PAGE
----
Cutting Corners: 6 Dangers of Hiring Over Seas Designers

Atlanta Marketing Firm, Web Design | Creative Juice Creative Agency / Design  / Cutting Corners: 6 Dangers of Hiring Over Seas Designers

Cutting Corners: 6 Dangers of Hiring Over Seas Designers

We have all done it, or thought about it at some point. Hiring a designer from over seas to reduce costs. While it may seem like a good option to get good work done on a budget, hiring abroad simply to cut costs can be prove to be a risky endeavor.

Keep the following issues in mind when evaluating whether to outsource to an over seas free lance designer.


1. Trust

Ensure the designer or design firm is reputable. It is always a risk to invest in someone that you’ve never seen face to face. If you hire locally, you can interview in person and contact past clients to make sure the candidate doesn’t have a bad reputation in the business.

You also run a higher risk of being ripped off. If something goes wrong, there is an ocean between you and your employee, making it more difficult to resolve issues.



2. Time Zones

Different time zones can slow down work. The geographical distance does play a role in communicating with your designers. During your busiest work day hours, your designer may be sleeping. You may have a competent designer, but still have to wait hours just to get a response, slowing your entire process down.




3. Dollar Fluctuation

Dollar fluctuation is a huge factor when dealing with contractors over seas. The US dollar changes daily. It may seem minor, but the strength of the dollar will make a difference when dealing with an employee long term.

This plays a big role in your payment. As the dollar changes, your contractor may start to ask for more money to compensate. Make sure to make the fluctuating dollar a part of your negotiating terms to protect your business.




4. Tax Issues

The U.S. has a fairly simple tax process for hiring, however; hiring over seas is a whole different story. When you hire a designer on a free lance basis within the US you are required to fill out a IRS Form 1099-MISC if you pay more than $600 to one contractor a year.

Because every country has a different standard for taxes, over seas hiring may require much more paperwork. You may then need to budget time and money for a specialized tax expert who will know how to handle the paperwork required to hire over seas.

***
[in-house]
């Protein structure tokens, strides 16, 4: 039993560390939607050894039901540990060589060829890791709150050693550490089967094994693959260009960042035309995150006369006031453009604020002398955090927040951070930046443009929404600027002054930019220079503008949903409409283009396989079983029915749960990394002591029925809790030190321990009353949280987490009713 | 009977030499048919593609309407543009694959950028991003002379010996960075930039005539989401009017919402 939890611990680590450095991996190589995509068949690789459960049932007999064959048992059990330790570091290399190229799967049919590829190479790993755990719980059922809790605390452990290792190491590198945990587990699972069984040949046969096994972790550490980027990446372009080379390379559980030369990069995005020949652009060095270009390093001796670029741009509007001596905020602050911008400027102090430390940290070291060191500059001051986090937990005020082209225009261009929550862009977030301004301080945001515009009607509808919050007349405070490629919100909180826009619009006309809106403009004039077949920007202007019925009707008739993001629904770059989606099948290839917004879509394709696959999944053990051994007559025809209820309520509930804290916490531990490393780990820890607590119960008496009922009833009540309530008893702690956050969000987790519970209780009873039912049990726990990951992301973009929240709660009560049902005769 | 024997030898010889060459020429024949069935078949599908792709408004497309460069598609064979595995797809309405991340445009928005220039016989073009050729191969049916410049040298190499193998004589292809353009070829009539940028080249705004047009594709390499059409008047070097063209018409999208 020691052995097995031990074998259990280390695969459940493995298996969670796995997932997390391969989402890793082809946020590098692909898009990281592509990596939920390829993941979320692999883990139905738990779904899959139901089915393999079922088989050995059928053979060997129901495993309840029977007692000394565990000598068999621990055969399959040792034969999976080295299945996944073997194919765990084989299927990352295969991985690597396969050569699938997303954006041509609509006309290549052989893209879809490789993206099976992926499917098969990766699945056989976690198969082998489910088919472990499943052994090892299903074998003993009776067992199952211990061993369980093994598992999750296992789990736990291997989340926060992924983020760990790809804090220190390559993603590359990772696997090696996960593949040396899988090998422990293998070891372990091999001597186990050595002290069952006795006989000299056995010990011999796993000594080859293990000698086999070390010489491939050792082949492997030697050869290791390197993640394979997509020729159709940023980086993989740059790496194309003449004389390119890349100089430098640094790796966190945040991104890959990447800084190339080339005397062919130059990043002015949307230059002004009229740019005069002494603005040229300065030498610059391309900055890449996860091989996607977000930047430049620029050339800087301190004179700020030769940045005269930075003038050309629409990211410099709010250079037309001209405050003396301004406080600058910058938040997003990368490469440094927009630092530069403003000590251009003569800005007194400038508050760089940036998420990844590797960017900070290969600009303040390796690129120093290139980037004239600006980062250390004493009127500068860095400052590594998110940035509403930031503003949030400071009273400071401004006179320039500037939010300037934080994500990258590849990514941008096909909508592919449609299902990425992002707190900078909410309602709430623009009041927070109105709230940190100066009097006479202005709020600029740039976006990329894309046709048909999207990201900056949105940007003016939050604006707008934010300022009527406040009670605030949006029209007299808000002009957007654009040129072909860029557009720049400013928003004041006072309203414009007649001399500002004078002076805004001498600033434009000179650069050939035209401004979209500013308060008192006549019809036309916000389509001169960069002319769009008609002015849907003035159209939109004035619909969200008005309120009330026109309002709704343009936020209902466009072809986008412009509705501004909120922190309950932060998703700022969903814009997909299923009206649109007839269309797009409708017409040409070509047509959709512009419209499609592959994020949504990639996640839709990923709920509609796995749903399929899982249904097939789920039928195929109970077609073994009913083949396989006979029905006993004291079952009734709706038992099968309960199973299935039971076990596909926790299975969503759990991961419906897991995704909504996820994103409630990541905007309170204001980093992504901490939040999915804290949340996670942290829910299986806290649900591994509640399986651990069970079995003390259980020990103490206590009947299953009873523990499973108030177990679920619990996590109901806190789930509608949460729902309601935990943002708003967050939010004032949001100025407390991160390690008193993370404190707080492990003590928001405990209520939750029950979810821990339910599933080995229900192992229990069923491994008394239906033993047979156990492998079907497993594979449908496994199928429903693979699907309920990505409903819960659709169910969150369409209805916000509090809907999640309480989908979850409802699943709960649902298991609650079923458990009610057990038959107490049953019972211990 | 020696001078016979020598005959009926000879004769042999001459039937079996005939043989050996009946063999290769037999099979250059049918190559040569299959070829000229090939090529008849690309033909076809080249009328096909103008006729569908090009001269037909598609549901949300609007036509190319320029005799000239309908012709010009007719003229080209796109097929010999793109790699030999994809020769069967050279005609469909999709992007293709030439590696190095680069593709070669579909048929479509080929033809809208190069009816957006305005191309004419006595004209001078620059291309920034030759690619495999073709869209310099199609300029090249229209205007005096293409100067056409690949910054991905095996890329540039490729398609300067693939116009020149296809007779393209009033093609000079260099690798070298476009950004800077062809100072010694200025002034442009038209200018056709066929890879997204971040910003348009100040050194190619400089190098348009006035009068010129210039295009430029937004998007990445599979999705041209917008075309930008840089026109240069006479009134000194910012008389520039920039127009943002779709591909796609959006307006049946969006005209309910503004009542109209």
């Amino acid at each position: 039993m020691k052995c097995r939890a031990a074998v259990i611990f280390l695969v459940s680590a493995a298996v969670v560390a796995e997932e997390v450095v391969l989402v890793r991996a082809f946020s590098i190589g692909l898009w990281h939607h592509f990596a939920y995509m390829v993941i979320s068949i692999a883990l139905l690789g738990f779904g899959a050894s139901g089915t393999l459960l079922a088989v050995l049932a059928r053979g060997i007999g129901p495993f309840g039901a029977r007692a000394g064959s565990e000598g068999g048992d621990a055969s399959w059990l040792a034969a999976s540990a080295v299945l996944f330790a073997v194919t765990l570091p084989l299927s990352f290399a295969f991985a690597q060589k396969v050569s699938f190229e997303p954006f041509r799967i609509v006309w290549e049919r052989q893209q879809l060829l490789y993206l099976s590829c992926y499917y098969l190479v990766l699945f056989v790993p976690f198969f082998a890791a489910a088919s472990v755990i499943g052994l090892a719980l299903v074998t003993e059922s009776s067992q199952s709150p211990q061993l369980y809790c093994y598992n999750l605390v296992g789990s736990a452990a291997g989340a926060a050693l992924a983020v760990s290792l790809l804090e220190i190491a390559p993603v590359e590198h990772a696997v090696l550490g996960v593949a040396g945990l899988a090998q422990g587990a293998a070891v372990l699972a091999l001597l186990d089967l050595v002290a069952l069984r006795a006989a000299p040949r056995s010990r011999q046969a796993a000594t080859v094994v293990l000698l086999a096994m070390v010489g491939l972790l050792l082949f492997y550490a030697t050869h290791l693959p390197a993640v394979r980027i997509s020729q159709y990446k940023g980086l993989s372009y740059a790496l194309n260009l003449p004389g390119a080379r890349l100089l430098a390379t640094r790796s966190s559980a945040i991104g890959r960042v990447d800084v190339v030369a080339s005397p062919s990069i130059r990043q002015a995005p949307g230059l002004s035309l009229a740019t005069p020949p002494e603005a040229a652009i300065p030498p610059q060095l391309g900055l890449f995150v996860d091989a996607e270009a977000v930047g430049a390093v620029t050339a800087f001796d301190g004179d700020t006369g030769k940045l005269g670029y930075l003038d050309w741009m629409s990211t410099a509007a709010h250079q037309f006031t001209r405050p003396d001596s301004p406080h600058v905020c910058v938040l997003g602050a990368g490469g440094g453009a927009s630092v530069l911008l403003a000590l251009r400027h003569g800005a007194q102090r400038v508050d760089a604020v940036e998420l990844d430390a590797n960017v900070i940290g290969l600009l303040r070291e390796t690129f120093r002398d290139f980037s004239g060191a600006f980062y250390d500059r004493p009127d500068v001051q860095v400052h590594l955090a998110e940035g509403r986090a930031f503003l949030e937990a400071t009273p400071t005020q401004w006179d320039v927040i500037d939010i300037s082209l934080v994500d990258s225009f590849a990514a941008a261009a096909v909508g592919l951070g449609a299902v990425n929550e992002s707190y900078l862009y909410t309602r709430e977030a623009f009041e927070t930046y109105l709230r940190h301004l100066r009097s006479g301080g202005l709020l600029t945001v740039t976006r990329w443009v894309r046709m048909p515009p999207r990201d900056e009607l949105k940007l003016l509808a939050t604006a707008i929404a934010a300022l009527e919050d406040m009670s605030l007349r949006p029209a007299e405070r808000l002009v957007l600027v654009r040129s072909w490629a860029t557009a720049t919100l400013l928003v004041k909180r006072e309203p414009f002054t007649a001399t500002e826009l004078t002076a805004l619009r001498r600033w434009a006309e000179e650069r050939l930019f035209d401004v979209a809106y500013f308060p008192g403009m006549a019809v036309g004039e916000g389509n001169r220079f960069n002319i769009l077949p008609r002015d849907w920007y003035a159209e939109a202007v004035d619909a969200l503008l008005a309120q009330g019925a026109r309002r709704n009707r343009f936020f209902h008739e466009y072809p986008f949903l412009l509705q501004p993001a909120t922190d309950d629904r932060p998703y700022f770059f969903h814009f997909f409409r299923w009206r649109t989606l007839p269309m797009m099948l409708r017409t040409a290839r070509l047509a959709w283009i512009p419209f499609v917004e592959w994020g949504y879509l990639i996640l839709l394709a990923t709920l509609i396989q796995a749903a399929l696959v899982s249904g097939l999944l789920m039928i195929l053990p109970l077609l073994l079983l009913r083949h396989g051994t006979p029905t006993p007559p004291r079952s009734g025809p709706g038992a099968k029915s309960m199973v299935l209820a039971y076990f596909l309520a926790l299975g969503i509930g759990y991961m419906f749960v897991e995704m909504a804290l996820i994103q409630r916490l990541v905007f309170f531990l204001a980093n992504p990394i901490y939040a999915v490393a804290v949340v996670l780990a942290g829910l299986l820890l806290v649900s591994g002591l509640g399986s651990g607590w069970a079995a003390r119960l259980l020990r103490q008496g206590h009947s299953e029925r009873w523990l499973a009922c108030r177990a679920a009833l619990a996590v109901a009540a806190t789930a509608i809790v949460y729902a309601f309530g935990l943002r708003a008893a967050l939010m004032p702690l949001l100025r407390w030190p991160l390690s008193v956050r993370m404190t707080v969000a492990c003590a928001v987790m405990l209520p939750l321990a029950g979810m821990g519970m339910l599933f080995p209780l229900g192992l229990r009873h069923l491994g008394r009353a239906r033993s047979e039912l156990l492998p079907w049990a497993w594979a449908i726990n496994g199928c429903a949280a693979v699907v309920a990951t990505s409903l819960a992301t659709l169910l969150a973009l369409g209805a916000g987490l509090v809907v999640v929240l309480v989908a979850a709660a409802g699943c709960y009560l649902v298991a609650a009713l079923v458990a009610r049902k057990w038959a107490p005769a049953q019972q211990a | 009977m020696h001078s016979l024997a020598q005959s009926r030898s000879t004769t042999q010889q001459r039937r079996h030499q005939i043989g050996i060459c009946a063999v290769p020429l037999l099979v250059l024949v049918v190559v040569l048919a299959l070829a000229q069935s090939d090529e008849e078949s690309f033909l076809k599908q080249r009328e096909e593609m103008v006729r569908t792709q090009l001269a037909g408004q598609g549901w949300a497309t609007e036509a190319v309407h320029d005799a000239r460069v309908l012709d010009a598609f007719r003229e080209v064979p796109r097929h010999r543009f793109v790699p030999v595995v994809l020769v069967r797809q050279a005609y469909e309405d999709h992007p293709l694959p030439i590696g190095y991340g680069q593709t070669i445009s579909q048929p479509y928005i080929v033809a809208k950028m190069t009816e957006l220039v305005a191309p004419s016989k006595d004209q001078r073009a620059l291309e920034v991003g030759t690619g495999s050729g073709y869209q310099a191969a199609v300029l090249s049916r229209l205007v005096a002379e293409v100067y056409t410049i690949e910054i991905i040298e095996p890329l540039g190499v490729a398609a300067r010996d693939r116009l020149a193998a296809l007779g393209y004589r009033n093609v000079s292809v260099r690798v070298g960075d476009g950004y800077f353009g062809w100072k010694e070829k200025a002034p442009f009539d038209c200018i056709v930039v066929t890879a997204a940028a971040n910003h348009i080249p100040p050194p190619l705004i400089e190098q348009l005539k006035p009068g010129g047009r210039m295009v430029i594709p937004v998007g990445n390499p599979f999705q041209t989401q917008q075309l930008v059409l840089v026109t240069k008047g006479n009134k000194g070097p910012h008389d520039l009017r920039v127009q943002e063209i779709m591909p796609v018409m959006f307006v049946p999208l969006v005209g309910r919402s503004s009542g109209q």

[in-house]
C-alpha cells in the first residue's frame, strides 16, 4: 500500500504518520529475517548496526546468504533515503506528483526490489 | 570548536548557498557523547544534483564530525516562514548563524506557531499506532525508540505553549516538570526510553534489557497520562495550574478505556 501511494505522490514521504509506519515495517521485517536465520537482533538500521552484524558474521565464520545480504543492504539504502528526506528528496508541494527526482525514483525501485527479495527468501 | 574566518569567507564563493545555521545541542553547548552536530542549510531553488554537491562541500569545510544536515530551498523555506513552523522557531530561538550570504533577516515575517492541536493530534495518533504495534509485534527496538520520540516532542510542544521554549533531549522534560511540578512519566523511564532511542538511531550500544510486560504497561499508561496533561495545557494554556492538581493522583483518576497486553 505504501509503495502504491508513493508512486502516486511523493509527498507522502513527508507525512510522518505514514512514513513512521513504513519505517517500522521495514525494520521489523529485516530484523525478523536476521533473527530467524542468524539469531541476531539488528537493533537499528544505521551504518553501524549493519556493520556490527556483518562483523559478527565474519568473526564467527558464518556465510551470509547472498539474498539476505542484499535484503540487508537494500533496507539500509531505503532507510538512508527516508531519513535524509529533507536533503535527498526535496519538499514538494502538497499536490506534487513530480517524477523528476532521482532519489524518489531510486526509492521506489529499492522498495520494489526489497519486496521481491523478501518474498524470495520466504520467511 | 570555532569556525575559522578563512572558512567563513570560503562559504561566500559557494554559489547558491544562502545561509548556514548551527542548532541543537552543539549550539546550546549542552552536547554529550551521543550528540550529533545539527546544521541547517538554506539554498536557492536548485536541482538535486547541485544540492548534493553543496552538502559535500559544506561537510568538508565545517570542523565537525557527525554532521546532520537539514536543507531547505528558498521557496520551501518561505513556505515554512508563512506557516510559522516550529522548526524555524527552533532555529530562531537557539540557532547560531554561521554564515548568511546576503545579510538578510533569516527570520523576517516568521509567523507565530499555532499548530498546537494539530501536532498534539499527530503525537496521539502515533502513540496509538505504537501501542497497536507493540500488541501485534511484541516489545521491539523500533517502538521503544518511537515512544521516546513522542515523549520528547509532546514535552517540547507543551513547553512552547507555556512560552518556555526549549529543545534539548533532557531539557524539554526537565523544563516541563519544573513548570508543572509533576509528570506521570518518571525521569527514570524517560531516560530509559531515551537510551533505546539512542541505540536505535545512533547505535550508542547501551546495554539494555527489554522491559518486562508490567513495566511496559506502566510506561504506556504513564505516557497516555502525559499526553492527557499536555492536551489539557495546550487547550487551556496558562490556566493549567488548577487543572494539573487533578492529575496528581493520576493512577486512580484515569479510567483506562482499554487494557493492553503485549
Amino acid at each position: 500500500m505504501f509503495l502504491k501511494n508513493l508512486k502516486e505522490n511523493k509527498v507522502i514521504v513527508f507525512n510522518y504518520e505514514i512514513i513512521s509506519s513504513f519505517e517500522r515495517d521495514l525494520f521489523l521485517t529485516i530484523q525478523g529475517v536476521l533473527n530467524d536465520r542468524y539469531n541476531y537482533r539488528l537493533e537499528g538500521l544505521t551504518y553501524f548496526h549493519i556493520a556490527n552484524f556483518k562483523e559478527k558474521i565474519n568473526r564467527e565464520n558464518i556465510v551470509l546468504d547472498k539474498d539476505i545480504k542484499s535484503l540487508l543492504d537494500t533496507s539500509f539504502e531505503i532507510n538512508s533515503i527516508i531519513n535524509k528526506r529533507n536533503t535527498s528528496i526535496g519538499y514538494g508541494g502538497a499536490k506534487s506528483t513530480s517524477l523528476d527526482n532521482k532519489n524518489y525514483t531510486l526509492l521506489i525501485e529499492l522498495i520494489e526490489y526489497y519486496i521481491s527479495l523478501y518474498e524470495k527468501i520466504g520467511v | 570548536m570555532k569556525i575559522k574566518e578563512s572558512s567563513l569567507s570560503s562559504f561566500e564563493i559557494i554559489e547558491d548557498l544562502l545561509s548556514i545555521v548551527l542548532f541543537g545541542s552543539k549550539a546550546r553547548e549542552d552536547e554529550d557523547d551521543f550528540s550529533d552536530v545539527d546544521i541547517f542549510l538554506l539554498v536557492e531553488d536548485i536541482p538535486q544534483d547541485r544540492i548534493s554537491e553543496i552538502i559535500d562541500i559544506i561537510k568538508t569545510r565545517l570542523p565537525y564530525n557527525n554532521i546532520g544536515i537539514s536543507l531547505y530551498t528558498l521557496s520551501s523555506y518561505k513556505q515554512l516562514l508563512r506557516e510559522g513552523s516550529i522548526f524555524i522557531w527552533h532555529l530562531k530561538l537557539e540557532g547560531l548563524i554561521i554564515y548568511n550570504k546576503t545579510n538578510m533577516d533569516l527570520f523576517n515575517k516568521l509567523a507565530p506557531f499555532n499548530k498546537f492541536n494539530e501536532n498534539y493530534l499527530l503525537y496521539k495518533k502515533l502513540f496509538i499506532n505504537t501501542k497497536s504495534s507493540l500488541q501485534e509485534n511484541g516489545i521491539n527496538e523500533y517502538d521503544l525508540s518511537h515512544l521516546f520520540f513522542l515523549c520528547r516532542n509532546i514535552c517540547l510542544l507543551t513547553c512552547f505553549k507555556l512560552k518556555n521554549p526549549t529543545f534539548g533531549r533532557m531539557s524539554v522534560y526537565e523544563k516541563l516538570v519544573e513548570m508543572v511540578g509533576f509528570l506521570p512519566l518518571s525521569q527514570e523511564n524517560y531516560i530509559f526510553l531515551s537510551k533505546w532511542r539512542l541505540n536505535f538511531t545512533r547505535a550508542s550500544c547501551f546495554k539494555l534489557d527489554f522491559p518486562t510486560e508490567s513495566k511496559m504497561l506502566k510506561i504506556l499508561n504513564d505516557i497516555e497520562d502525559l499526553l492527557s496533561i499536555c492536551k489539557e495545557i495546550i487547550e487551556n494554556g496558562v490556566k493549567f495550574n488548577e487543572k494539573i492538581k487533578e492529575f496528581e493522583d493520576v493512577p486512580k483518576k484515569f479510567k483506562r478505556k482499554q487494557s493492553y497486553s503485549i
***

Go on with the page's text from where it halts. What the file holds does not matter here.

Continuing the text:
5. Language Barriers

Ensure there are mechanisms in place for effective communication. Have you even seen a website with text written incorrectly? A difference in language is a difficult wall to overcome. If communication is flawed, the rest of your work may go downhill from there. Difficulty in communicating can lead to issues in the final design as well as time wasted on edits.




6. Originality

Some times over seas contractors may not be actual designers. It is important that you can spot the difference. They may only show you a final design with no sketches. That leaves you with no idea as to how they got to that point. And in some scenarios, the design may have been duplicated from previous clients while you think you are receiving an original design. While their price may be lower, you may not be receiving a custom design tailored to meet your needs. There have been many instances where a company wanted to get their logo copyrighted, but they have found out the design was not original.


Your business is important and it is crucial that you do not cut corners to save money. In the end, you will end up spending more money correcting avoidable mistakes. Great design takes time and money, and if you hire the right person, it will be well spent.

Need a designer for your business?



-Stay Creative

**EDITOR’S NOTE: This blog post is concerning and inspired by clients who have hired graphic designers in other countries through third party websites to reduce project cost and the ensuing challenges they faced in those projects.  By no means is this post meant to discredit or demean the reputation or quality of services attainable from design firms or designers outside of the United States. It is meant to give a greater understanding of the risks associated with stepping out into the global marketplace.